As a mother, I was especially concerned because my kids love eggs and eat them a few times a week.

So I went to my local farmer's market in Harlem and began asking questions.
One of the farmers I spoke to, whose family farm was just one hour away from New York City, assured me that his eggs were safe because they were free roaming, grass fed and not shipped into the U.S from another country. He also told me that the eggs were safe because they were not pumped with hormones or antibiotics and were produced on a much smaller scale than conventional supermarket eggs.

So when you shop for eggs, it's reassuring to learn that the farmer who raised, packaged and transported the chickens was the same person selling them.

Contrast that with the conventional purchase of supermarket eggs in which we have no clue about their origins or how many miles and days they traveled before reaching us.

While the eggs at the local farmer's market might be $1 more than the supermarket, it gives me peace of mind to know that there is a human face behind the product.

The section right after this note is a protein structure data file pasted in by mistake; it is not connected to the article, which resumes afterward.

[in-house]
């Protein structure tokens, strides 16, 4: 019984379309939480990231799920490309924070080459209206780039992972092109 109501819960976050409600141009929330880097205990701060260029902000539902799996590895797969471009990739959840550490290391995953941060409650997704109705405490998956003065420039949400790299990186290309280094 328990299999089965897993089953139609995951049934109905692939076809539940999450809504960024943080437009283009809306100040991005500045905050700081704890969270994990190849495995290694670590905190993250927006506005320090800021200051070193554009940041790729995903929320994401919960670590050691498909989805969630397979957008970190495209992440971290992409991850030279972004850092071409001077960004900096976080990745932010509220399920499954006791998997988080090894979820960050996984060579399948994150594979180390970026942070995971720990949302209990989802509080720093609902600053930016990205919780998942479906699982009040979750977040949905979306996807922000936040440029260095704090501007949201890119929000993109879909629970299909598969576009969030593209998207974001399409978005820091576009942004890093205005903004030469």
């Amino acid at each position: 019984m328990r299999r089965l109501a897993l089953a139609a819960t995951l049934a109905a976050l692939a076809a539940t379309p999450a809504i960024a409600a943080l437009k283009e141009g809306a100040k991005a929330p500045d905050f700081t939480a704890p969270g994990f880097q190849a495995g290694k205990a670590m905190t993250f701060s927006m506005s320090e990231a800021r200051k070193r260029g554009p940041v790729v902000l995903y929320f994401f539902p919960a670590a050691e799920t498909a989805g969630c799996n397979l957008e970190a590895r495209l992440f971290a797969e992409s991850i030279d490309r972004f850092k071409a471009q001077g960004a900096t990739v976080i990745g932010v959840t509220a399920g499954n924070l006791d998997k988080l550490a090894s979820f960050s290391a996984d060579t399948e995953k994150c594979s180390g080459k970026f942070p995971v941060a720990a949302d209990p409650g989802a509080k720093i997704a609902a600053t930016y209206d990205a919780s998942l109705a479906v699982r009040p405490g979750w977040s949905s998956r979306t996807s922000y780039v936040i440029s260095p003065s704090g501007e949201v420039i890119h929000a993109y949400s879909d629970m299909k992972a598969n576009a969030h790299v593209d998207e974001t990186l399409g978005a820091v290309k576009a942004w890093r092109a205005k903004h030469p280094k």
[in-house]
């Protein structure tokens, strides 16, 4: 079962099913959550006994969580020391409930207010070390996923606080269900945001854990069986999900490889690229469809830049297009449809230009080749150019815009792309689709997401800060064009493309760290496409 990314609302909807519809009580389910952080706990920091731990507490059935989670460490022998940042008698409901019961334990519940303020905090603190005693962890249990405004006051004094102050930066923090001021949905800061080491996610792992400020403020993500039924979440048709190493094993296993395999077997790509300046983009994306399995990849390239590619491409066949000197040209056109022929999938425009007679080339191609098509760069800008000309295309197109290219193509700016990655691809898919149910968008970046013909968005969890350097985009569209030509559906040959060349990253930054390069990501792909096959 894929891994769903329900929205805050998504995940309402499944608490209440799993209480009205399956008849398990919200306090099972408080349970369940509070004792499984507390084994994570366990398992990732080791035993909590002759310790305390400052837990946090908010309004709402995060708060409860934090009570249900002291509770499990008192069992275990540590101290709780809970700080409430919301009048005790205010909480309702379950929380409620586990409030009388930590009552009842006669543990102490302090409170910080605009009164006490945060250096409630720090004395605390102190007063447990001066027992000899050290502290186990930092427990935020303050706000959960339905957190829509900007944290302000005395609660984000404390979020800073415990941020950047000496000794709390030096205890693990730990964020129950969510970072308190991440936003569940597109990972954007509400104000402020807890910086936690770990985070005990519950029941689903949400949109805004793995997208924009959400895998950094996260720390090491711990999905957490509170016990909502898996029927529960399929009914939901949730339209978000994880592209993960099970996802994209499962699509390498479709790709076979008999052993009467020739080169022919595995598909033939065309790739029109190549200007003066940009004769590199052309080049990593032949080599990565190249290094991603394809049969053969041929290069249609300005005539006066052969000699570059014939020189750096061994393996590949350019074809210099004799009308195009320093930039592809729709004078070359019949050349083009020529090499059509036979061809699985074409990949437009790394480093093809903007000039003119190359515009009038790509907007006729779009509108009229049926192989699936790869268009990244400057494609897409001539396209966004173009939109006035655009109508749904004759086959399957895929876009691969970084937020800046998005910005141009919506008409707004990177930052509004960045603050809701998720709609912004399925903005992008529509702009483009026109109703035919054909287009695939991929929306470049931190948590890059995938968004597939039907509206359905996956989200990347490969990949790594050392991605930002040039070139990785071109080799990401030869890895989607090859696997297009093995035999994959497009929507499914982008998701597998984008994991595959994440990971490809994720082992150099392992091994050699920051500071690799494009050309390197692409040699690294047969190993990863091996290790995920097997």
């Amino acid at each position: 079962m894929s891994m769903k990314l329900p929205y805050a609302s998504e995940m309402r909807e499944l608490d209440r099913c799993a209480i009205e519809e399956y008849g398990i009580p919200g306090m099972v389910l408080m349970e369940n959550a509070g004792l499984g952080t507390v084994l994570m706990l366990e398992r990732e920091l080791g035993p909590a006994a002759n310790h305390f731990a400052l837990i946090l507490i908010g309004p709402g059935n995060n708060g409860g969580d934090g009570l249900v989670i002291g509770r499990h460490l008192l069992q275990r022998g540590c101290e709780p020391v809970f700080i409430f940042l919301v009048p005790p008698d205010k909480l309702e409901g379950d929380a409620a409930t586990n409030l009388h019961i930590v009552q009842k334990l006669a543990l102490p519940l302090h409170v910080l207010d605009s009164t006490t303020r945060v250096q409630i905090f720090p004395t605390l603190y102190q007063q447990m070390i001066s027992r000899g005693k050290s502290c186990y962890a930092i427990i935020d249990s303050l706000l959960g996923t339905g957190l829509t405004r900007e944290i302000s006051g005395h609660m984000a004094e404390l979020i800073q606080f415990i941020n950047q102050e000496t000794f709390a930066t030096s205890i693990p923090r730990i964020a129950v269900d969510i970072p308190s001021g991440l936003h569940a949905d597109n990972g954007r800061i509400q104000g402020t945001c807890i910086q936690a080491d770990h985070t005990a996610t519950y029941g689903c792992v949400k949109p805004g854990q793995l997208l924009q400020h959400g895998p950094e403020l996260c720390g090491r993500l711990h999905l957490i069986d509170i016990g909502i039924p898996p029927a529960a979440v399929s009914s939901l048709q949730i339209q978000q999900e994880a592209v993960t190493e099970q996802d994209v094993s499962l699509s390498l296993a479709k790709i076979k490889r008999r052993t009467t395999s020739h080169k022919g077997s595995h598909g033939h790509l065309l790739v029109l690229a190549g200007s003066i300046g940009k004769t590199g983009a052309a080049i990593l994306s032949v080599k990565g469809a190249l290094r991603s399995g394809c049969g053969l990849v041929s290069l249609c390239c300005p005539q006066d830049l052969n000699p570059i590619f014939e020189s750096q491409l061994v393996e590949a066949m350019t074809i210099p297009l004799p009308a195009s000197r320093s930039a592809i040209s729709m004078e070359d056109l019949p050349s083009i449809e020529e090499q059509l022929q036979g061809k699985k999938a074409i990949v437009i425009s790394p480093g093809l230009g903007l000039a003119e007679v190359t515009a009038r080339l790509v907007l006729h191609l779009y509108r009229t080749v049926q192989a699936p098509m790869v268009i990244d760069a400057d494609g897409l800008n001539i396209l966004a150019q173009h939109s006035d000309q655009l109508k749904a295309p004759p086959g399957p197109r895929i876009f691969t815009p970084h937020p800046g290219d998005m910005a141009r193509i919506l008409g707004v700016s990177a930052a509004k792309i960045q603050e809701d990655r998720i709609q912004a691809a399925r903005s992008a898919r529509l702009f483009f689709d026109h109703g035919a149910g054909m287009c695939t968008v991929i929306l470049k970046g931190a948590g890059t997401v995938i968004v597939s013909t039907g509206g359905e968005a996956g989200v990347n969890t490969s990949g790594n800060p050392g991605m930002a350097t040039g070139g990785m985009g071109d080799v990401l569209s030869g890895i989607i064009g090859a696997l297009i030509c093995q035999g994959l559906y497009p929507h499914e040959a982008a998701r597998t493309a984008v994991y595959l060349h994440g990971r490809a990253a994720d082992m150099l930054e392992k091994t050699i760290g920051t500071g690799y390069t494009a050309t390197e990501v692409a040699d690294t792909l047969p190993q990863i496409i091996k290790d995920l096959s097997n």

Whenever there is a health scare related to food, the responsibility almost always lies with faceless, giant corporations who cut corners on safety and quality in order to maximize profits. So whenever there is a scare/recall on food, I don't stigmatize the type of food but the source of the food.

With this said, I felt good buying eggs and was excited to go home and make my kids a mini quiche muffins.

Crust Ingredients:
1 1/2 cups ground oat flour
3/4 teaspoon salt
2 tablespoons cold almond milk
1/4 cup olive oil

Filling Ingredients:
4 eggs
3/4 cup almond milk
Herbs of choice
Salt and pepper to taste
Filling options: Cherry tomatoes, steamed broccoli, sautéed spinach, steamed cauliflower, roasted sliced peppers, roasted or grilled zucchini, chopped ham, turkey or grilled chicken

1. Preheat oven at 375 degrees.
2. Mix dry ingredients, mix liquids, and then mix together. Knead, and spread into a pie pan or individual muffins cups